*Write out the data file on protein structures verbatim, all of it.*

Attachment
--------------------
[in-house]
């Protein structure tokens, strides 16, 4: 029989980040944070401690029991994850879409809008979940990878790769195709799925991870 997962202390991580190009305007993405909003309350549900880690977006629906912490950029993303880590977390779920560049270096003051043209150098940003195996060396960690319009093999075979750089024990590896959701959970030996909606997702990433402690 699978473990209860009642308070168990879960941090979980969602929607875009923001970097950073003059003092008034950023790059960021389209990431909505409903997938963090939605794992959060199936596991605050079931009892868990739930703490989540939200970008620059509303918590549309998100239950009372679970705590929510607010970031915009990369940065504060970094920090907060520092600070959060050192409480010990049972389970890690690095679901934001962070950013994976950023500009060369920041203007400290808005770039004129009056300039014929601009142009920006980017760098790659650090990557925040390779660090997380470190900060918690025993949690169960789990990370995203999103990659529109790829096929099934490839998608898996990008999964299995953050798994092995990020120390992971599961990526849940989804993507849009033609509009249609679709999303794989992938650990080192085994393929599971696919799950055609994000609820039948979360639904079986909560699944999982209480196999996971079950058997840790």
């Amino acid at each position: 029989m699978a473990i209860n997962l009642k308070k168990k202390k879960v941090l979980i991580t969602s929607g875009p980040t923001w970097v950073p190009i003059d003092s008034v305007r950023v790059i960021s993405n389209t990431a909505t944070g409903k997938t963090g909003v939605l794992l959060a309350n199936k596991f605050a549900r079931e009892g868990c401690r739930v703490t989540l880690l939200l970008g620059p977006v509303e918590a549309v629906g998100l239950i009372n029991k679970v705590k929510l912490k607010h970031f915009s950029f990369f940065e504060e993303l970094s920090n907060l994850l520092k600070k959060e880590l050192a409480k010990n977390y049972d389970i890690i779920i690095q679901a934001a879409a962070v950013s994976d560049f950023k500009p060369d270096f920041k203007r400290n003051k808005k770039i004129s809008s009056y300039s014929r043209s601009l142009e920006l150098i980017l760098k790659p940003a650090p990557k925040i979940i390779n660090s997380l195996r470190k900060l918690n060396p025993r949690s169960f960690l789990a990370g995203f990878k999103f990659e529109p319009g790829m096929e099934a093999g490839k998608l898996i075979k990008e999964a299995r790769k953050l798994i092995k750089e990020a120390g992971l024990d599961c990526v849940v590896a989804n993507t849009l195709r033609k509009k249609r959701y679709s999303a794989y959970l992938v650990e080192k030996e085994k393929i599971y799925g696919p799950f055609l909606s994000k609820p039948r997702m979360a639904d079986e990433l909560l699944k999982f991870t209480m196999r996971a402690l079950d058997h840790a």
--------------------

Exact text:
[in-house]
């Protein structure tokens, strides 16, 4: 029989980040944070401690029991994850879409809008979940990878790769195709799925991870 997962202390991580190009305007993405909003309350549900880690977006629906912490950029993303880590977390779920560049270096003051043209150098940003195996060396960690319009093999075979750089024990590896959701959970030996909606997702990433402690 699978473990209860009642308070168990879960941090979980969602929607875009923001970097950073003059003092008034950023790059960021389209990431909505409903997938963090939605794992959060199936596991605050079931009892868990739930703490989540939200970008620059509303918590549309998100239950009372679970705590929510607010970031915009990369940065504060970094920090907060520092600070959060050192409480010990049972389970890690690095679901934001962070950013994976950023500009060369920041203007400290808005770039004129009056300039014929601009142009920006980017760098790659650090990557925040390779660090997380470190900060918690025993949690169960789990990370995203999103990659529109790829096929099934490839998608898996990008999964299995953050798994092995990020120390992971599961990526849940989804993507849009033609509009249609679709999303794989992938650990080192085994393929599971696919799950055609994000609820039948979360639904079986909560699944999982209480196999996971079950058997840790």
């Amino acid at each position: 029989m699978a473990i209860n997962l009642k308070k168990k202390k879960v941090l979980i991580t969602s929607g875009p980040t923001w970097v950073p190009i003059d003092s008034v305007r950023v790059i960021s993405n389209t990431a909505t944070g409903k997938t963090g909003v939605l794992l959060a309350n199936k596991f605050a549900r079931e009892g868990c401690r739930v703490t989540l880690l939200l970008g620059p977006v509303e918590a549309v629906g998100l239950i009372n029991k679970v705590k929510l912490k607010h970031f915009s950029f990369f940065e504060e993303l970094s920090n907060l994850l520092k600070k959060e880590l050192a409480k010990n977390y049972d389970i890690i779920i690095q679901a934001a879409a962070v950013s994976d560049f950023k500009p060369d270096f920041k203007r400290n003051k808005k770039i004129s809008s009056y300039s014929r043209s601009l142009e920006l150098i980017l760098k790659p940003a650090p990557k925040i979940i390779n660090s997380l195996r470190k900060l918690n060396p025993r949690s169960f960690l789990a990370g995203f990878k999103f990659e529109p319009g790829m096929e099934a093999g490839k998608l898996i075979k990008e999964a299995r790769k953050l798994i092995k750089e990020a120390g992971l024990d599961c990526v849940v590896a989804n993507t849009l195709r033609k509009k249609r959701y679709s999303a794989y959970l992938v650990e080192k030996e085994k393929i599971y799925g696919p799950f055609l909606s994000k609820p039948r997702m979360a639904d079986e990433l909560l699944k999982f991870t209480m196999r996971a402690l079950d058997h840790a």